· Committee members;

· Support staff;

· Entities of the Committee;

· Sector players; and

· Subject matter experts.

The key areas covered during the opening of the workshop were the impact of the policy and regulatory environments and the relevance in a converged environment. Critical to the discussions was the relevance of the above-mentioned environments in aligning the sector to the developmental state agenda. More importantly, it is the relevance of the policy and regulatory environments in achieving the desired information society and knowledge economy agenda as prescribed by the global treaties which the Republic ascribes to and the implications thereof for local content production. In particular, the information revolution (change in the mode of production), globalisation of markets and modernism and post-modernism were central to this discussion.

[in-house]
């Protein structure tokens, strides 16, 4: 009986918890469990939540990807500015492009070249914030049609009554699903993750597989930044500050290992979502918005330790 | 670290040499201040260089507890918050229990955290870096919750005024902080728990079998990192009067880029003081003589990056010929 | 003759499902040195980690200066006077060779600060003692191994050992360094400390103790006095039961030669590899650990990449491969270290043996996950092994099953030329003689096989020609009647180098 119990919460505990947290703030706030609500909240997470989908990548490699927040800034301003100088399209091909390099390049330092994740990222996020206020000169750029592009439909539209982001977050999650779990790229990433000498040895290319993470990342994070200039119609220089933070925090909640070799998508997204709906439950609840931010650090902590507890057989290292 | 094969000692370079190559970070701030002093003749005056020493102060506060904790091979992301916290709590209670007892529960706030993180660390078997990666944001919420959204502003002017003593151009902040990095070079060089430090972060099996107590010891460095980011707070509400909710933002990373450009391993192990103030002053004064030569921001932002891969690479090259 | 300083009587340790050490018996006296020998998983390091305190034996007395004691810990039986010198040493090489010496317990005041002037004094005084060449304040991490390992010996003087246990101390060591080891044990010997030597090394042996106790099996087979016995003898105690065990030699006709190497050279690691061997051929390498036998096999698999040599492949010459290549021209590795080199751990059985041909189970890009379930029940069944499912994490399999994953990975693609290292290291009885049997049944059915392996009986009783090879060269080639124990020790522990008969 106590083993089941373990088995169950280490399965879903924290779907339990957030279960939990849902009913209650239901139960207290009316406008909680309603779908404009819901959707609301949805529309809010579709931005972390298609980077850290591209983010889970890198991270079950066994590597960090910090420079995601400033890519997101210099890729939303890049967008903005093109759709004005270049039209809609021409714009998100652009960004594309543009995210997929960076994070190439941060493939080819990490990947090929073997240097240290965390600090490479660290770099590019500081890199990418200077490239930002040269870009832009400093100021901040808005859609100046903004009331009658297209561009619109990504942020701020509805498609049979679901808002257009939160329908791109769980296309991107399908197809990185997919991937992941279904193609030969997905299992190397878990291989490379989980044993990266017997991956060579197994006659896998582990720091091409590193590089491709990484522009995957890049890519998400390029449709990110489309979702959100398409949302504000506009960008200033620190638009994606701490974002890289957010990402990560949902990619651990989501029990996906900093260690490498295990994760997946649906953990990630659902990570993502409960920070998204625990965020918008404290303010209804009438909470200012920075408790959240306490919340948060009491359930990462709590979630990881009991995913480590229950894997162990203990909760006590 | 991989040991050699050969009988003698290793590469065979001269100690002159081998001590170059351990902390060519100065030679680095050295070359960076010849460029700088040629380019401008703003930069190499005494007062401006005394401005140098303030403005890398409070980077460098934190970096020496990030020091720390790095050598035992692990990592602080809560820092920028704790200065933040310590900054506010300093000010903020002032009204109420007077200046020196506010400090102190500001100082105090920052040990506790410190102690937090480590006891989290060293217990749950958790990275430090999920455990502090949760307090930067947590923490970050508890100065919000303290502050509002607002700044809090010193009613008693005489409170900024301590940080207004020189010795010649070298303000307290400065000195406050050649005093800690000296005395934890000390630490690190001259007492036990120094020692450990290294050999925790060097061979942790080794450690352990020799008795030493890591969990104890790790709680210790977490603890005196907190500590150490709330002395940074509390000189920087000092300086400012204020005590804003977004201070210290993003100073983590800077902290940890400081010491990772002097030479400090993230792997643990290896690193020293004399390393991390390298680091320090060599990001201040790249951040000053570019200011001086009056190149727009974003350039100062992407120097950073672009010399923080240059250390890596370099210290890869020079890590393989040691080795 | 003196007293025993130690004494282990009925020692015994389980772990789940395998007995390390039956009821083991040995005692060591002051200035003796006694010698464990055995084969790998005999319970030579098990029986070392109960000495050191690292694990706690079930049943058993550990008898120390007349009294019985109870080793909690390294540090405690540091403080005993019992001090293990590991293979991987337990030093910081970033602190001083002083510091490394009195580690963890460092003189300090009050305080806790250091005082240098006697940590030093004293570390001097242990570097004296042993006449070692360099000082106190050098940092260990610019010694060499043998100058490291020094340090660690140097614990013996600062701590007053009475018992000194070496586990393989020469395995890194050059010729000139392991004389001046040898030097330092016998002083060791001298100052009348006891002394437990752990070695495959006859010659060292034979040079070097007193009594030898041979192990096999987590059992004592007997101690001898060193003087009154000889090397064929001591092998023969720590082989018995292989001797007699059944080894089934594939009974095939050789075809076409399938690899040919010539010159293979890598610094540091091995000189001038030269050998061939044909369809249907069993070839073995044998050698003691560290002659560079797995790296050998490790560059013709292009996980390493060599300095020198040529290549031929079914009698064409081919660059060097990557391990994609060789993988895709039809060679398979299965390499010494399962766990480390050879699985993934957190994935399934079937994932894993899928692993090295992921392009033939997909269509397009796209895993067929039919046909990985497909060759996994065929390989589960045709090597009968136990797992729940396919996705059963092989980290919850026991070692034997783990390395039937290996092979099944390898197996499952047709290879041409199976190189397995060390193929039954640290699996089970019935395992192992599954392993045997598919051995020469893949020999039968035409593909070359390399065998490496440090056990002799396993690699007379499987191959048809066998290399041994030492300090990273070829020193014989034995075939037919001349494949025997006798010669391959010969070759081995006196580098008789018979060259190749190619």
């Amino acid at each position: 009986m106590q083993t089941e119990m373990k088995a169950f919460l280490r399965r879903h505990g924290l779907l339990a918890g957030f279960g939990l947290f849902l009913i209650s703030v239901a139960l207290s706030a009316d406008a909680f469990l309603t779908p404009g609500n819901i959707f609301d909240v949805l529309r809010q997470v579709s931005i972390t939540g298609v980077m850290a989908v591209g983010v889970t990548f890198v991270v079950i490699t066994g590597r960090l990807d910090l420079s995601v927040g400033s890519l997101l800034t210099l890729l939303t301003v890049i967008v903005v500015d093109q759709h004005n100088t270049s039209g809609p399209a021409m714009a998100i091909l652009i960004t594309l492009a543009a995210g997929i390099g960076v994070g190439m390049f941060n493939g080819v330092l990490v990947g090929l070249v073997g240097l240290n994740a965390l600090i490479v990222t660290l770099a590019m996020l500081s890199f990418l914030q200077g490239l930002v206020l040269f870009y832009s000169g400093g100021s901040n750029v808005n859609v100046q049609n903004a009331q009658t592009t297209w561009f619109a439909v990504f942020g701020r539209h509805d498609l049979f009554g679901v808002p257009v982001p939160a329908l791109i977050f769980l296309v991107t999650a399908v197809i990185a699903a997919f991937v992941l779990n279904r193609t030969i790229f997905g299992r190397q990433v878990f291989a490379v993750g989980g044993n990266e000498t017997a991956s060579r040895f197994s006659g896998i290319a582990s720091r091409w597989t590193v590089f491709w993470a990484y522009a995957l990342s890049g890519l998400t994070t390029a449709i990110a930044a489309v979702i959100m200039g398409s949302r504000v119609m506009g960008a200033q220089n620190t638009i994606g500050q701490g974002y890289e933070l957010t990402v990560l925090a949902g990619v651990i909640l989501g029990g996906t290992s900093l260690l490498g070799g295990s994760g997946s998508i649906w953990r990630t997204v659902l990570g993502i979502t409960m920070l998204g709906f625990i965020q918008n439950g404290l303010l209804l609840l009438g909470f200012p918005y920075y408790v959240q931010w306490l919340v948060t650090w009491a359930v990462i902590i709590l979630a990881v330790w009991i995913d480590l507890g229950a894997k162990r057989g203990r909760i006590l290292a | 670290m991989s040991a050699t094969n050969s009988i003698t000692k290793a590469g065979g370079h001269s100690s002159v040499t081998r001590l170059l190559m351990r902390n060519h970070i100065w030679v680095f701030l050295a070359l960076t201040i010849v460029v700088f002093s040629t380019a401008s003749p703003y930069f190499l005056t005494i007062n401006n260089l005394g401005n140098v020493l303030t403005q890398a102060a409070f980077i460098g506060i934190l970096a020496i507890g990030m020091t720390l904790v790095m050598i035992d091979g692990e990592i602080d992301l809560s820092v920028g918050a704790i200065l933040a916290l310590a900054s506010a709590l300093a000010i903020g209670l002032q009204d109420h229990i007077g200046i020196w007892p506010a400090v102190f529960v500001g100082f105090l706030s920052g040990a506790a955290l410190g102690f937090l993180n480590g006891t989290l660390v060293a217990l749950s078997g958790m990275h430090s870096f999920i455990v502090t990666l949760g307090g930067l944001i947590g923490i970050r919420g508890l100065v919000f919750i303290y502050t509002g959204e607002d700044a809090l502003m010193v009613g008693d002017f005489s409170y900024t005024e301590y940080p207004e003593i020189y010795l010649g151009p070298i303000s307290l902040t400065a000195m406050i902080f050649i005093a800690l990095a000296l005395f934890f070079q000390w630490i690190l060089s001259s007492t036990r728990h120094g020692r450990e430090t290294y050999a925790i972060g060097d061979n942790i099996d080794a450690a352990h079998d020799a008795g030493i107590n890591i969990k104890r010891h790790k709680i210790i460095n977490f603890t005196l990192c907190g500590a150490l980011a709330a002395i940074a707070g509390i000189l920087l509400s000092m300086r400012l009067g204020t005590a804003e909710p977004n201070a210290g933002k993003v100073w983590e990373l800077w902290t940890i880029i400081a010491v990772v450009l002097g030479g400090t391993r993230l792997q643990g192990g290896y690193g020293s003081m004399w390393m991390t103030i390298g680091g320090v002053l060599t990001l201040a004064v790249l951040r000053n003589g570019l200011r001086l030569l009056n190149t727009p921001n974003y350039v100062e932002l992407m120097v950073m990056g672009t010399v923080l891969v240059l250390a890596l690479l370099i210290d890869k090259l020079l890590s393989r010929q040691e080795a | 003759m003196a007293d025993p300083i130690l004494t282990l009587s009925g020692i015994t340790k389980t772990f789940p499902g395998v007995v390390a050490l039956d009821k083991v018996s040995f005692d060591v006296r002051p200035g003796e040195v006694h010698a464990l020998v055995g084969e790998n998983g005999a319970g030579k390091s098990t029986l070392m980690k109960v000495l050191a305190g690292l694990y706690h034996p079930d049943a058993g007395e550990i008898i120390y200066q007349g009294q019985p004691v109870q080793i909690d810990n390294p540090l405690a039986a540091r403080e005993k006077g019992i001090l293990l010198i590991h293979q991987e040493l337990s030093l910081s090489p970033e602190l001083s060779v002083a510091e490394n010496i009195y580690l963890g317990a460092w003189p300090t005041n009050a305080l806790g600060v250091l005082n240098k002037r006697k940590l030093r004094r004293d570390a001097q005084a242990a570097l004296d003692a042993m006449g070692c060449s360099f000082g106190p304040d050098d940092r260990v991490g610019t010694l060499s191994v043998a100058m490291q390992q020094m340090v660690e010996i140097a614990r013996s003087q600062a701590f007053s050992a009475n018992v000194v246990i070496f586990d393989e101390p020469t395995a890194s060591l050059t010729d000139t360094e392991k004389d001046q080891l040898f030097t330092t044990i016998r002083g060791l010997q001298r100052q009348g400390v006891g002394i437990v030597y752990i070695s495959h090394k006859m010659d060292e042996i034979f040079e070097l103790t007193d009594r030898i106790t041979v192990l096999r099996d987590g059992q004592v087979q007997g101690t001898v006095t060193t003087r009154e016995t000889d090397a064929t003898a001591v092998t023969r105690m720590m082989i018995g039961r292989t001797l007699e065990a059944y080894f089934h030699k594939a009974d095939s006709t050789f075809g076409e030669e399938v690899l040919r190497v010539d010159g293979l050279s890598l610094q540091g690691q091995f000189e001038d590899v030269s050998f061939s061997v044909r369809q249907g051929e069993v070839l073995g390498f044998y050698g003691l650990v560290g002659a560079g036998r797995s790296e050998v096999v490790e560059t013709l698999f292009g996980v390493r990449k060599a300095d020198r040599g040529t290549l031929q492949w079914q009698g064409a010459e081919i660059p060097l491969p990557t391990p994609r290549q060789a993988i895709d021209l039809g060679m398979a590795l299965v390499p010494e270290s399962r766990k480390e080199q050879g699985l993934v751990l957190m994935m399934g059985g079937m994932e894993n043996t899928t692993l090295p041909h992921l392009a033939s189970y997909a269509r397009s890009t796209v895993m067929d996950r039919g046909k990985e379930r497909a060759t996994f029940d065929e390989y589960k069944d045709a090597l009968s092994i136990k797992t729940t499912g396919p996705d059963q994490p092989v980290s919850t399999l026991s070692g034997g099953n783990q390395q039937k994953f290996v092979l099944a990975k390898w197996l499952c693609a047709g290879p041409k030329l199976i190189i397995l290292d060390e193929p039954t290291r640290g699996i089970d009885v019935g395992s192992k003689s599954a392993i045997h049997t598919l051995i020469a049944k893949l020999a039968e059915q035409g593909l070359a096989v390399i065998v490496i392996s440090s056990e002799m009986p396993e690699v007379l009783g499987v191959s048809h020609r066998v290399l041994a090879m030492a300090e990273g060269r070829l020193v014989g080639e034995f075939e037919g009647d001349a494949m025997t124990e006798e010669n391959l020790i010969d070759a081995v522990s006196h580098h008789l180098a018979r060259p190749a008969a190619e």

The topology of point to point versus point to multi-point communications was critical and was therefore unpacked in detail by the facilitator for the purposes of contextualisation of discussions. Further the facilitator summarised the four critical areas for a turn-around strategy:

1. Vested interest in healthy economy

2. Possibilities that will help contribute in building a sector

3. Sector that will be the foundation of the economy of the future

4. Globalisation changing the way we produce and consume

Convergence as the ICT driver was also unpacked by the facilitator as illustrated below:

Lastly, the rationale for digital broadcasting and broadband was unpacked in detail by the facilitator. For more information regarding the facilitator’s presentation, please refer to Annexure A .